It has become easier and easier to store rainwater. Most stores sell rainwater harvesting kits. Make sure to have an end in mind of what you will use the rainwater for. If this is for irrigating plants or supplementing your pond-plan ahead for it. I know I had an unexpected benefit from harvesting rain into an IBC where we basically fixed an excessive drainage problem. The gutter and downspout locations, as it turned out, were undersized. Excess rainwater from the roof would overflow the gutter and pond outside the wall and flood into a part of the garage. Adding the IBC acted like a detention pond-it added extra downspouts which helped keep up with the outflow from the roof-and the water had somewhere to go instead of ponding into the garage. Adding this IBC solved an earlier perceived need for a trench drain-and resulted in us being able to store water rather than just letting it leave the property.
If you have access to a well, then even better. You have a near endless supply of water.
Store solar energy
Solar panels have become more affordable and more efficient than before. Kits are available if you want to take the DIY route – which I would prefer myself. I know most homes install these on roofs, and that may make some people think twice due to their roof warranty, access, etc. I would say be open to installing in other locations if that is what is restricting you. If it makes sense to your plans, consider adding these to make your home more resilient. As we say in permaculture, we want to capture and store energy.
I am repurposing said unsuccessful garden beds into some nursery space. Hopefully something easier to maintain and will have multiple purposes. I may sell these, or maybe just end up planting them instead of purchasing from the store. Either way, I would have saved money and gained some profit. Having a nursery has always been an appealing side hustle to me. Hopefully this spring I will have thought through my previous problems and prepared better for my plants.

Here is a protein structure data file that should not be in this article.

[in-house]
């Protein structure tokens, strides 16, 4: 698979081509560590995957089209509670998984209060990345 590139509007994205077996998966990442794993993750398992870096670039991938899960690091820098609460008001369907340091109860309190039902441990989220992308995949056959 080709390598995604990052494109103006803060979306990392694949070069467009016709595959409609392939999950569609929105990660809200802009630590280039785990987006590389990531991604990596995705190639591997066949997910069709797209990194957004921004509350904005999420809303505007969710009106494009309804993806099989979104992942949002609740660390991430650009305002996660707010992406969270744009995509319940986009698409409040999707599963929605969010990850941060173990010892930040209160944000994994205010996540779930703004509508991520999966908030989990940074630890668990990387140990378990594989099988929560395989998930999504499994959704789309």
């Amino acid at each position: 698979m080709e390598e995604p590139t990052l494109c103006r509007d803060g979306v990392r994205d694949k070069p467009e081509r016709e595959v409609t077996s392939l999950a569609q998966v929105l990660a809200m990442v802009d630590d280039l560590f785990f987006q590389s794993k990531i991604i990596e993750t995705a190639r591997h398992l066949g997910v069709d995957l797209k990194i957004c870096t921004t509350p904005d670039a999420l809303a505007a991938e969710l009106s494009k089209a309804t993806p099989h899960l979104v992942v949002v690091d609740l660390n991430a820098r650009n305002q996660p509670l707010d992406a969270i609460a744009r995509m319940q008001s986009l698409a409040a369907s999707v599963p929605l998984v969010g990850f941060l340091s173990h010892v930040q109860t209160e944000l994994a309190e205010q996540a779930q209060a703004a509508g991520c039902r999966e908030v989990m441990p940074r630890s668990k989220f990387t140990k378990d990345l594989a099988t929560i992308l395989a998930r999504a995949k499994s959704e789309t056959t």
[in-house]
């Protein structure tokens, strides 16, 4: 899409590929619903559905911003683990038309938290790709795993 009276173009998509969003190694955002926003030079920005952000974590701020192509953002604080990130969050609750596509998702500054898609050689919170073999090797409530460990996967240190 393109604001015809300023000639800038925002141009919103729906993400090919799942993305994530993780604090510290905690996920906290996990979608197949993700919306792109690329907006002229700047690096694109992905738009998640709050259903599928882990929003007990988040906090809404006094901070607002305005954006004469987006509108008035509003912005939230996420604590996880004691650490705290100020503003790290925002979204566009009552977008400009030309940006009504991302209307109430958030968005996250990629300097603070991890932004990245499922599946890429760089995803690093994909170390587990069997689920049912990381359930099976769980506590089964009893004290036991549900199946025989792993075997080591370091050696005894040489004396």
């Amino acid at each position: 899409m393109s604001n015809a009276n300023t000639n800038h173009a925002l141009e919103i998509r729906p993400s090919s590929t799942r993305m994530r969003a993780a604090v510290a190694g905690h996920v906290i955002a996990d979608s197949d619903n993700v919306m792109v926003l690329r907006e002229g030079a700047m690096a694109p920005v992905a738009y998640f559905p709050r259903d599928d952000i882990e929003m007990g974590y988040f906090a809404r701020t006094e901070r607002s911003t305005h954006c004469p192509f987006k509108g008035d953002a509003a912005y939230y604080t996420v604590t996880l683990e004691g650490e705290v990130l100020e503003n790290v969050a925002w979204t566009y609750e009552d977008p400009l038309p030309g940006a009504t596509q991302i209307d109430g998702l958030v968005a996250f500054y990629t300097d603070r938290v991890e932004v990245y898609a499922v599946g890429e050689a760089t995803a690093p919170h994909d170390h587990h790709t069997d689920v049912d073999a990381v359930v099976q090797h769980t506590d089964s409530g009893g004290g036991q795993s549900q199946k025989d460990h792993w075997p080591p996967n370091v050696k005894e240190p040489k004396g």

Obviously there are plenty of other ways to produce income from your home. Some we have already discussed in other posts, like renting out some of your space for storage or AirBnB. Definitely consider using the home as your base of operations for your business. If you are selling home made candles or bbq rubs, or roasting coffee-these all fall under the same concept. If you are doing a service oriented business like mine, the same applies in this remote-work world.
I tried to list some things a home (not a house) can provide for us. It can nurture us on deep personal levels and we can yield profit from it. We can store and reuse energy from it. It can be a vehicle for us to strengthen our communities and neighborhoods.
I am not trying to build a comprehensive list of what outputs can be made and how to make them. I am simply offering a perspective into it. The yield we can obtain from our homes vary in many different forms. This blog is an effort in that direction too. I am building a business using a space in my home to learn, to absorb information and then put it out for use. My home is nurturing a pursuit and allowing me to become a better version of myself – to yield benefit to my family and my community. I hope this has been a good conversation with you and that you find new perspective into making your home more inspired, purposeful and intentional to the kind of life you want for yourself.
Alt-Ark‘s goal is to make architecture more permaculture. We seek to empower the creation of forever homes that families can design to match the lives they choose.